[P]ilots realized that there was tremendous difficulty in distinguishing within the outposts and the occupied settlements who was a terrorist and who was a soldier or civilian, [so] a decision was made that the first task of the combat helicopters [. . .] was to stop the flow of terrorists[. . . .] 28 combat helicopters fired all the ammunition in their bellies throughout the fighting day. [There were] hundreds of 30mm cannon shells (the effect of a spray grenade for each shell) as well as Hellfire missiles. The rate of fire against the thousands of terrorists was tremendous at first, and only at a certain point did the pilots begin to slow down the attacks and carefully select the target[.]
Again, this suggests that Israeli civilians were at risk from “friendly fire.”
Hamas Brigades and its allies form a well–armed force—yet as the fighters approached the festival site along Route 232, they were filmed using only small arms—automatic weapons and hand grenades—and appeared to be without heavier weaponry.
We drove into the field and tried to hide from them [Hamas] [. . .] Afterwards we got a bit deeper into the fields and then they started firing sniper rifles on us from different places and also heavy artillery.
Heavy artillery? Whose?
Again, on Route 232, Israeli reports said “dozens of cars were parked in rows, some of them burnt husks containing charred bodies of young festival-goers who were shot and burned alive.” Hamas fighters were possibly equipped with kornet anti-tank missiles, which may account for some of this incendiary damage, especially to fuelled vehicles. But there are other possible explanations.
Israel officially reduced its Al-Aqsa death toll by approximately 200 to 1,200 Israelis from an initial 1,400. The higher count was due to the great number of bodies that were so badly burnt as to make fast identification impossible.
Clarifying Israel’s official position, government spokesperson Mark Regev said:
We originally said, in the atrocious Hamas attack upon our people on October 7th, we had the number at 1,400 casualties and now we’ve revised that down to 1,200 because we understood that we’d overestimated, we made a mistake. There were actually bodies that were so badly burnt we thought they were ours, in the end apparently they were Hamas terrorists.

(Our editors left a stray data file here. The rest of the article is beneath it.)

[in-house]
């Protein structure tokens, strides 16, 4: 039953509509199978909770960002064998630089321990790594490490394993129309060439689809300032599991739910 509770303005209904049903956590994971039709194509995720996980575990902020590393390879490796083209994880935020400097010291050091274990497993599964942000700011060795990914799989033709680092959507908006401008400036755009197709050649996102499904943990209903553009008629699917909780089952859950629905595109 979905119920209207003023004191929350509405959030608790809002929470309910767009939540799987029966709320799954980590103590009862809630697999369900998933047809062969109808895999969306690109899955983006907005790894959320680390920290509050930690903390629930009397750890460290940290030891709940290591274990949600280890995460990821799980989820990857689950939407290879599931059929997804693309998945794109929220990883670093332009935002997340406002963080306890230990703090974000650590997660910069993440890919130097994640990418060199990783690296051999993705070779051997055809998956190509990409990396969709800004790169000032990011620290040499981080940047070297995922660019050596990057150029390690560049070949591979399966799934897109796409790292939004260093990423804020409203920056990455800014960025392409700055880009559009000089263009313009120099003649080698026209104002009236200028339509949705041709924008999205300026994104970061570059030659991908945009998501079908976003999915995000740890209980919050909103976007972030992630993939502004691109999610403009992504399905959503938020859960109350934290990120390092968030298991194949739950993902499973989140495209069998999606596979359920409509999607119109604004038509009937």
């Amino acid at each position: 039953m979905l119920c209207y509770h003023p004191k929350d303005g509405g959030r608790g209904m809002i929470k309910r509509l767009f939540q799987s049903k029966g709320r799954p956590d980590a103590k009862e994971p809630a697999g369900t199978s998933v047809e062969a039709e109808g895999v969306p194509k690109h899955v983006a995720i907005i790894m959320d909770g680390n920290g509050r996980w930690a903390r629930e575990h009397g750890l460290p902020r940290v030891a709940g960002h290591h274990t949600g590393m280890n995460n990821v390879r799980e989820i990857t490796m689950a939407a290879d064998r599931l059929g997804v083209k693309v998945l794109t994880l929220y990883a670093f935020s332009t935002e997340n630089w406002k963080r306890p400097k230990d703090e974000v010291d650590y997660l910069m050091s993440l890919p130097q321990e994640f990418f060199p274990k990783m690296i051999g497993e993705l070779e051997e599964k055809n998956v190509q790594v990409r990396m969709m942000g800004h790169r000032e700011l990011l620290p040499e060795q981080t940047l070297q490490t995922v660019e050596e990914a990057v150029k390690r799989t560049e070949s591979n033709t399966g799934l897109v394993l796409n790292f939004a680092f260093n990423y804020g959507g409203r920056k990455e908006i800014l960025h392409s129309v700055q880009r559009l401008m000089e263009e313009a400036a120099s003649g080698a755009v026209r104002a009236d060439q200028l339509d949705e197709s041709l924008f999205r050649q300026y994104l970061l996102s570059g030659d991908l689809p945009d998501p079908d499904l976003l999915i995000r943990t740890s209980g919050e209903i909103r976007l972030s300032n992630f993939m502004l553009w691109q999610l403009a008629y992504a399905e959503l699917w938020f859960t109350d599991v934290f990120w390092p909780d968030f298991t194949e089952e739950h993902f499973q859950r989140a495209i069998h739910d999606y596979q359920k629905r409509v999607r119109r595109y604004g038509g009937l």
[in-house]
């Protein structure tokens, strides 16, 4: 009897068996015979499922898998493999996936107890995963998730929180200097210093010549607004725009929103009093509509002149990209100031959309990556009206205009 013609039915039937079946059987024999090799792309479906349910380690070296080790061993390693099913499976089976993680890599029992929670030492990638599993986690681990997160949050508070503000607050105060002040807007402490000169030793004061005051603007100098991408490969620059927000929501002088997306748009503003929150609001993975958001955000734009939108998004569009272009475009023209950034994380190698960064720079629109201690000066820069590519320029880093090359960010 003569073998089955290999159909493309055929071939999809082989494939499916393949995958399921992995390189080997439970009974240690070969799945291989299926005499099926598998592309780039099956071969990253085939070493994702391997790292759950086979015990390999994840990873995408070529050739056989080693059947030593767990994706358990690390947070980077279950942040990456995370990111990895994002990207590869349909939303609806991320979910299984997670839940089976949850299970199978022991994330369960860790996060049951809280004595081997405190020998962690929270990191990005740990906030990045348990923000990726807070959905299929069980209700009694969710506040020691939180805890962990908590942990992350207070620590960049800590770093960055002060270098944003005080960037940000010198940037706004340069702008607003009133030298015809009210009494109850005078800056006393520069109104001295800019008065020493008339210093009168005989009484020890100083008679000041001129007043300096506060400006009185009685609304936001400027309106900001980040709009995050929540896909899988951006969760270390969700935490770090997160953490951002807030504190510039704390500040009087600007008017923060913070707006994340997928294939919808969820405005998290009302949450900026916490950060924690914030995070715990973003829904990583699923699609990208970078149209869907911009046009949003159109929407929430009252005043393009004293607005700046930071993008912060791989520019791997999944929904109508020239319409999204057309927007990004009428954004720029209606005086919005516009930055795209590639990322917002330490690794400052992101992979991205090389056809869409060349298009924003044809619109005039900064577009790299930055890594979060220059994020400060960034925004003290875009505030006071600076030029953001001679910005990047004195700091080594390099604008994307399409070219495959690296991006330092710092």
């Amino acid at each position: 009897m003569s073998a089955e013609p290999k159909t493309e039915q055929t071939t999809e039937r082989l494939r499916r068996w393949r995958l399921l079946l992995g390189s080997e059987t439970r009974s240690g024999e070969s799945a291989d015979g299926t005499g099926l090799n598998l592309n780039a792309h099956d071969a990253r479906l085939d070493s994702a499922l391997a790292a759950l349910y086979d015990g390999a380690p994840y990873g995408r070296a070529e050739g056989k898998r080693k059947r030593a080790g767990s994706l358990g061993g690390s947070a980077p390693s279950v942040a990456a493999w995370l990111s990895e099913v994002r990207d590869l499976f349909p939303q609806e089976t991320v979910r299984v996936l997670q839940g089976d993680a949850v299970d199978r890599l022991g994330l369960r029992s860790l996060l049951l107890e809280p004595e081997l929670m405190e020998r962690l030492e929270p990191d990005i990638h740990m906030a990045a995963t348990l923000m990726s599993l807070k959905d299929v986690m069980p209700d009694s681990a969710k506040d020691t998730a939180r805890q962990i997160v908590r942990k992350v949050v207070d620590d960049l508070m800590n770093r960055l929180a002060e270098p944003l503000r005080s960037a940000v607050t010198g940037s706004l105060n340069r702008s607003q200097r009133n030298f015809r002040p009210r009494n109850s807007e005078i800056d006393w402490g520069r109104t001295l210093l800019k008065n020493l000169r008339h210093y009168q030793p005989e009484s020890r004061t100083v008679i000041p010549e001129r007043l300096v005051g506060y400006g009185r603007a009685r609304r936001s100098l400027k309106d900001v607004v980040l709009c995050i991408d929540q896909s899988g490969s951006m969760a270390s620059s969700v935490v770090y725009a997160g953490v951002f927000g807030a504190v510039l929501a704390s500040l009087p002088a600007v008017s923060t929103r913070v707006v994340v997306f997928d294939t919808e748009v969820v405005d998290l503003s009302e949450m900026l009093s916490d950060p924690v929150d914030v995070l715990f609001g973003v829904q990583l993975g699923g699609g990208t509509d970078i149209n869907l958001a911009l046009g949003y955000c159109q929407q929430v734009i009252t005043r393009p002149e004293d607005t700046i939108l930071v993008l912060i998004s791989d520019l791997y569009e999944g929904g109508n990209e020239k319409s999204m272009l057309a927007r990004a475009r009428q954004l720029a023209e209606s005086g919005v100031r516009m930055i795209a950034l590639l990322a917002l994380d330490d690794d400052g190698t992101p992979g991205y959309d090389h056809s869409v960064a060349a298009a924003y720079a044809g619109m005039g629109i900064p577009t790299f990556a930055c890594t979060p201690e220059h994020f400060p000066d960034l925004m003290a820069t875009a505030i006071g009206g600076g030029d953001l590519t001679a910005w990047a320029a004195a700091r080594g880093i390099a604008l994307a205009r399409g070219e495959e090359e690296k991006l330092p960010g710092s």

Unless Hamas “terrorists” were killing each other, more than 14% of all casualties initially reported as victims of Al-Aqsa Flood were incinerated by Israeli forces. Yet the official Israeli account maintains that all other burnt bodies were burned beyond recognition solely by Hamas.
There is evidence that Israeli forces fired on their own Kibbutzim knowing that Israeli citizens would be killed. Israeli helicopter gunships, armed with large calibre machine guns and Hellfire missiles, were possibly following the Hannibal Procedure and were reportedly firing indiscriminately for many hours.
Indeed, at least one of their own attack helicopters had “hit” some Israeli civilians at the festival, according to Israeli police. Not many people survive being “hit” by a “ 30mm cannon.”
Add to that evidence the fact that eyewitnesses fleeing the festival reported “heavy artillery” and that much of the damage along Route 232 was consistent with artillery fire and missile strikes, not the use of small arms, there is considerable evidence that a potentially large number of Israeli civilians were killed by their own nation’s forces.
One eyewitness who was at the festival, Raziel Tamir, has made quite an extraordinary claim. He alleges that “Hamas terrorists were masquerading as IDF rescue forces, during the bloodbath, tricking Israelis into thinking they were running toward their saviours only to be gunned down instead.”
But we must ask: If Hamas fighters knew nothing about the festival until they stumbled upon it, then how did they have the foresight to bring Israeli disguises with them to the massacre? Armed Israeli police were known to have been at the festival site and were reportedly engaged with Hamas at 08:30hrs.
All we can say is that an Israeli eyewitness claimed that gunmen who looked like Israeli forces were killing festival-goers.
Without a full independent investigation, it is impossible to say how many Israelis were killed or injured by the Hamas and Islamic Jihad Brigades and how many were killed or injured by their own government’s military response.
Some will contend that this distinction doesn’t matter—that Hamas fighters killed many people, both Israeli security personnel and civilians, and that, sadly, in tackling the terrorists, it was impossible for Israel’s security forces to avoid all civilian casualties in the crossfire. As far as they’re concerned, Hamas is to blame for all the casualties, and that’s the end of it.